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March 24, 2022

Covid-19 update: Moderna – vaccine offers strong immune response in kids

Global: The global Covid death toll has passed 6 million, with a figure of 6,104,405 according to researchers at Johns Hopkins University. Meanwhile, infections have continued past 475 million to a world wide figure of 475,768,643.

News by region

Americas

US: Covid -19 infections have now passed 79.8 million. Meanwhile, the US coronavirus death toll has increased to more than 974,000 according to Johns Hopkins University data.

Moderna said its Covid-19 vaccine produced a strong immune response in children under age 6 in initial results from a large final-stage trial that showed modest effectiveness in reducing Omicron infections. Based on the positive results and the need for Covid shots for young children, Moderna will submit the data to regulators in the US and overseas as soon as possible, according to a statement. The company also said it would also apply for US clearance of its vaccine in 6- to 11-year-olds, after consultation with regulators. However, shares slid 4.3% in the US on Wednesday as the efficacy response trailed expectations.

New York City Mayor Eric Adams will no longer require proof of vaccination for professional athletes and performers, according to people familiar with the matter. He is expected to announce the change Thursday at Citi Field, home of the New York Mets, and it will immediately take effect. The rule change comes ahead of the NBA playoffs for Kyrie Irving, a star who has been ineligible to play in Brooklyn because he refused to get a shot. It also arrives two weeks before the start of the Major League Baseball season, meaning that unvaccinated players on the Mets and Yankees can appear in home games.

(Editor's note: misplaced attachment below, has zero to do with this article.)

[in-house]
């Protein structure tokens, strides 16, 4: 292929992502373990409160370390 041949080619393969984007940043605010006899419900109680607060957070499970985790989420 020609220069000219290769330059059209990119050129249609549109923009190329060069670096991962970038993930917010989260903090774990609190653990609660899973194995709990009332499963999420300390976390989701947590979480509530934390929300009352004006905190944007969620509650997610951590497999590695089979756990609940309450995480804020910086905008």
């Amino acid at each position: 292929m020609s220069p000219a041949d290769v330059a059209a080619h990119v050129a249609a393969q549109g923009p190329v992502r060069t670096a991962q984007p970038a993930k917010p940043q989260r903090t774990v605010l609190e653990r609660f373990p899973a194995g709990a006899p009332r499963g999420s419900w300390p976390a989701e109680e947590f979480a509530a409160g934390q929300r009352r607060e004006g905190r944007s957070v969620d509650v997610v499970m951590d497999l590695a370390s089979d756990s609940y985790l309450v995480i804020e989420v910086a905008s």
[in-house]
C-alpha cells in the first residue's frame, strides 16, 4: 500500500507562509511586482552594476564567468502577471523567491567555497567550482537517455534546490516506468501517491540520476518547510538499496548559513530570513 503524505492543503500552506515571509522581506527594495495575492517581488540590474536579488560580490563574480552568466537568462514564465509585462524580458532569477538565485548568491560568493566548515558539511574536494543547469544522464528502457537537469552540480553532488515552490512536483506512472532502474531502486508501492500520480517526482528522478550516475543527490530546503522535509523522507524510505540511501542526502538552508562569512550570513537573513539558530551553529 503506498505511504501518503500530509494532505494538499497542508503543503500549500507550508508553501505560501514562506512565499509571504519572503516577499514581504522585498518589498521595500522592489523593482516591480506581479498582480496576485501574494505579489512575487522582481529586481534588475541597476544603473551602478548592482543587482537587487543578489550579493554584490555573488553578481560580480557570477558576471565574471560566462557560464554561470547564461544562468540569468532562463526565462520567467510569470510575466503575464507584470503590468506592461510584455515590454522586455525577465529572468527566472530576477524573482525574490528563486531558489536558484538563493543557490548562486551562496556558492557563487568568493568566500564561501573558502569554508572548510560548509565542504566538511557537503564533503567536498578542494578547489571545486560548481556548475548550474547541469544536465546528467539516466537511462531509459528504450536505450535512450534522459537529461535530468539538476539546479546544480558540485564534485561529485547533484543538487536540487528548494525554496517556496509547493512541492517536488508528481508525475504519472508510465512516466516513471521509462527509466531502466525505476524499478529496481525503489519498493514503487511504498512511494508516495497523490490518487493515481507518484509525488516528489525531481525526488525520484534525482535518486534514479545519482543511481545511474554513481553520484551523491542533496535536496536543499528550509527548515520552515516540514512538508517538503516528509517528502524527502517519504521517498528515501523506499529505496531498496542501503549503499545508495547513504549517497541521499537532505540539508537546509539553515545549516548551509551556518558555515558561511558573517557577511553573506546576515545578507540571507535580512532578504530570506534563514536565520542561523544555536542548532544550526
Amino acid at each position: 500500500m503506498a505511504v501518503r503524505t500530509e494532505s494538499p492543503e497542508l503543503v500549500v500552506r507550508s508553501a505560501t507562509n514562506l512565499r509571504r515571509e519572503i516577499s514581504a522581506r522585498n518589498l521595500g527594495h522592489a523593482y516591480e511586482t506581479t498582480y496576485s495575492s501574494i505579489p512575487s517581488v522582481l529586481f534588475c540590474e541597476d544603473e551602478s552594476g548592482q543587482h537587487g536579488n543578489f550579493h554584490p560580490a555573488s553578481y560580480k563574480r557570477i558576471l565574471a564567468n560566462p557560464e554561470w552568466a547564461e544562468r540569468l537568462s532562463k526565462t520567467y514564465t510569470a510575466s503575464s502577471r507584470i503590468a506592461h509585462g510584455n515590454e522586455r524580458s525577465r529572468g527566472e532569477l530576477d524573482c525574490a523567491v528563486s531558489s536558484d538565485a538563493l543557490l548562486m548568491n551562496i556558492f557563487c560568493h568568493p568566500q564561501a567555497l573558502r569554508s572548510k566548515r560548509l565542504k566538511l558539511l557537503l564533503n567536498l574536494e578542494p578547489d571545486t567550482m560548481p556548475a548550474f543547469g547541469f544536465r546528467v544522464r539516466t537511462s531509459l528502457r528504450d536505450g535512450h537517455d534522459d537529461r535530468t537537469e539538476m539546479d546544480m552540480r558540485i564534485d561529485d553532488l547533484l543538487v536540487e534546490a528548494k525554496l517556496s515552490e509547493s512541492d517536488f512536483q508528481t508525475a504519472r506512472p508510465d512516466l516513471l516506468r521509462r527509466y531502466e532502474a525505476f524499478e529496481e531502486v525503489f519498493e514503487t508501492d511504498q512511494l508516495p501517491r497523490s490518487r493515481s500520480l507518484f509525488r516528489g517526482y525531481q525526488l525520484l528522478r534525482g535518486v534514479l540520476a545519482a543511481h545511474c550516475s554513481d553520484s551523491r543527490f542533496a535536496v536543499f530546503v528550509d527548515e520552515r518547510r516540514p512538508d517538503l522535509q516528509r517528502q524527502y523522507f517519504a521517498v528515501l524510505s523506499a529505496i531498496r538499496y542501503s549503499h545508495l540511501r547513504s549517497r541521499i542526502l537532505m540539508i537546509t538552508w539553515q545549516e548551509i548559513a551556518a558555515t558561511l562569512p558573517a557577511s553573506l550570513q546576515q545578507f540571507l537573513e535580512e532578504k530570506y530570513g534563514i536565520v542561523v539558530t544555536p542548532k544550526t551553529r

The largest US airlines urged President Joe Biden to immediately end federal requirements for masks on airplanes, along with mandated vaccinations and testing for international passengers coming to the country. “It is past time” to eliminate the policies, the Airlines for America lobbying group said in a letter Wednesday, citing the level of Covid-19 vaccinations in the US and the end to mask mandates across much of the country. The testing and shot rule “creates a competitive disadvantage for US tourism,” the carriers said.